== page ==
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Besotted with beads

Deana Ward’s “Golden Butterfly Medallion.” (Courtesy of the artist)

Copyright © 2020 Albuquerque Journal

The art of stringing together microscopic beads into dazzling patterns came late to Deana Ward.

A proud Choctaw from Durant, Oklahoma, she works as a psychologist during the day and beads at night. Ward is one of more than 100 native artists selling her work at the 2020 Virtual Winter Market at swaia.org through Dec. 11. The artwork ranges from jewelry to pottery, ornaments and more.

Today, Ward scatters beads across purses, medallions and earrings.

Consumed with earning her doctoral degree while raising five children, she had long been attracted to beadwork, but failed in her first attempts.

She moved to Albuquerque and everything changed.

At 42, she attended a Sandia Pueblo Resort social event for Choctaw people and discovered an old friend teaching beading.

“It just clicked,” Ward said in a telephone interview from Durant. “I went to a bead store and made these simple loop earrings. I started making beadwork that I liked.”

She took classes locally before moving back to Oklahoma. Sometimes, she draws out the work. At other times, she follows a template.

Her Choctaw friends told her she should start selling her pieces. She entered a beaded purse into a local art market. It didn’t sell, so she turned to local Native markets.

“I got Honorable Mention and that just made my day,” Ward said.

She entered a three-tiered medallion necklace into the Chickasaw market and won second place. The recognition fueled her self-confidence. She attended her first Santa Fe Indian Market.

“I wondered can I compete at that level because it’s the crème de la crème?” she said. “I went specifically to look at beadwork and I felt like I could be there.”

To her astonishment, she was accepted into the market in 2019 after just 5 years of beading.

“It’s like going from playing golf to winning the masters,” she said. “It just doesn’t happen.”

Deana Ward’s 4-year-old son Hiloha wears a Teenage Mutant Ninja Turtle necklace. (Courtesy of the artist)

She created a beaded Teenage Mutant Ninja Turtle medallion for her son Hiloha’s fourth birthday.

His name “means thunder in Choctaw,” Ward said. “He was born during a thunderstorm.”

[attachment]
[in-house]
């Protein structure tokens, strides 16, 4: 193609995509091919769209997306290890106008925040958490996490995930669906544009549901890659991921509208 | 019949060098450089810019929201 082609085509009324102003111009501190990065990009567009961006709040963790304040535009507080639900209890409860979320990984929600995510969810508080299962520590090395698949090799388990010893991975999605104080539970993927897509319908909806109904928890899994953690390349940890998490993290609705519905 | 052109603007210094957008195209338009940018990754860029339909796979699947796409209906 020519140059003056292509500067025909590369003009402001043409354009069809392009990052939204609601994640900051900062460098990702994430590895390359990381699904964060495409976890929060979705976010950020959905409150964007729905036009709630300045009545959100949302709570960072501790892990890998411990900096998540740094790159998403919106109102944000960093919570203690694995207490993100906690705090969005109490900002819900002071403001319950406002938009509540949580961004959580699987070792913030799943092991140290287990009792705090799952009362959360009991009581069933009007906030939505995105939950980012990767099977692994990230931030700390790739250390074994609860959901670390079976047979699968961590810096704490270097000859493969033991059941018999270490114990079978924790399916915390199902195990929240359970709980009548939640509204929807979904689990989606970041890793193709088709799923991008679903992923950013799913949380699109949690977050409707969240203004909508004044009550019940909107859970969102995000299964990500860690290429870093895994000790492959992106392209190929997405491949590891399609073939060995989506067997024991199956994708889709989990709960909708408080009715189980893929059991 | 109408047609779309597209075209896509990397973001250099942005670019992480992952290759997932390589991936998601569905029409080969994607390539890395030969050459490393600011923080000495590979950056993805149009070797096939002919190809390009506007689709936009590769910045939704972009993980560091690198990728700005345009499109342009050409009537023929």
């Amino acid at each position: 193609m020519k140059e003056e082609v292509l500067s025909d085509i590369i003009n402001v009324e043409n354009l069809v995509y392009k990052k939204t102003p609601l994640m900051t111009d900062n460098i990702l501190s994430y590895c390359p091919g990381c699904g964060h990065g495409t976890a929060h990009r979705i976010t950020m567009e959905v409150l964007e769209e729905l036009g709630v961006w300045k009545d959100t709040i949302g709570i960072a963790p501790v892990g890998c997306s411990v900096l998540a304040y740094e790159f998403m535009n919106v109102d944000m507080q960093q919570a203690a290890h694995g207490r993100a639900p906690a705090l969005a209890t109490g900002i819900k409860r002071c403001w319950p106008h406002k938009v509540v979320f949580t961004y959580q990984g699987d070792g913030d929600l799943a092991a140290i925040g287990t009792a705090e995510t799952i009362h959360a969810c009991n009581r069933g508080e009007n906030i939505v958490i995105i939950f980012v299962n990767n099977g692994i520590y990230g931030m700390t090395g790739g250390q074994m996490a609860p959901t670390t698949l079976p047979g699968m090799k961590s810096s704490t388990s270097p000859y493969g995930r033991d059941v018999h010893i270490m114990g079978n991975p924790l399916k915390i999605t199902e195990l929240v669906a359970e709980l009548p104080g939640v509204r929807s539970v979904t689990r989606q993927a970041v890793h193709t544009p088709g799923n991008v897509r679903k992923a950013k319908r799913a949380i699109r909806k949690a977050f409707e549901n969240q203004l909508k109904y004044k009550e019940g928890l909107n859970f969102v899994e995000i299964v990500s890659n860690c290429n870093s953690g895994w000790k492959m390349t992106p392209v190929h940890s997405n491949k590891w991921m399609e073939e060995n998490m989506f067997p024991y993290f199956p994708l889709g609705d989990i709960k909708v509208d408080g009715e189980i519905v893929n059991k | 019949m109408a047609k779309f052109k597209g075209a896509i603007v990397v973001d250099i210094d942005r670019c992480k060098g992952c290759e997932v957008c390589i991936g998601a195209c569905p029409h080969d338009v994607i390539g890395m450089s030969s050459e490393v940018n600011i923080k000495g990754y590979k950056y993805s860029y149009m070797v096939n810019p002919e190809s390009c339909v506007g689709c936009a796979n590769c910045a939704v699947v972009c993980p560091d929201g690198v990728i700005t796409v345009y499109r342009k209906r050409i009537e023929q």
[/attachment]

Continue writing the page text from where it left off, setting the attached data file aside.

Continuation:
A golden butterfly medallion honors her favorite insect, the monarch. Rivulets of gold and bronze micro beads flow across its wings.

“I like things that fly,” she added. “We have a tribal sacred bird, the yellow bellied sapsucker, Biskini. It’s a messenger of good news”

The winged creature also dangles from her 2-year-old granddaughter Mila’s neck while she sports a traditional dress.

Deana Ward’s 2-year-old granddaughter Mila models a butterfly medallion in a traditional Choctaw dress. (Courtesy of the artist)

“My mother gifted her a Choctaw dress,” Ward said. “We needed a regalia set. This got so much attention.”

She beaded a lace collar in traditional Choctaw style as part of a set.

Ward’s fingers turned political for a new piece protesting the actions of Oklahoma Governor Kevin Stitt.

“We have a governor I don’t agree with,” Ward said. “This governor basically went to war with the tribes as soon as he got into office.”

Tribal nations contribute millions of dollars in signed agreements to operate their lucrative casinos, Ward said.

Deana Ward beads an image of the Oklahoma governor as an opossum. The animal is a trickster in Choctaw culture. (Courtesy of the artist)

“He wanted 25%, which is outrageous,” she continued. “The tribes all banded together and said we have a compact through perpetuity.”

Tribal leaders have seen Stitt’s proposal as a continuation of generations of broken agreements between the state and tribal governments. Three tribes filed a federal lawsuit.

“He is such a trickster,” Ward said. “He presented himself as an advocate of the tribes.”

In Choctaw culture, the trickster is an opossum.

“He is a fun character,” Ward said. “So I put the trickster in a three-piece suit.”

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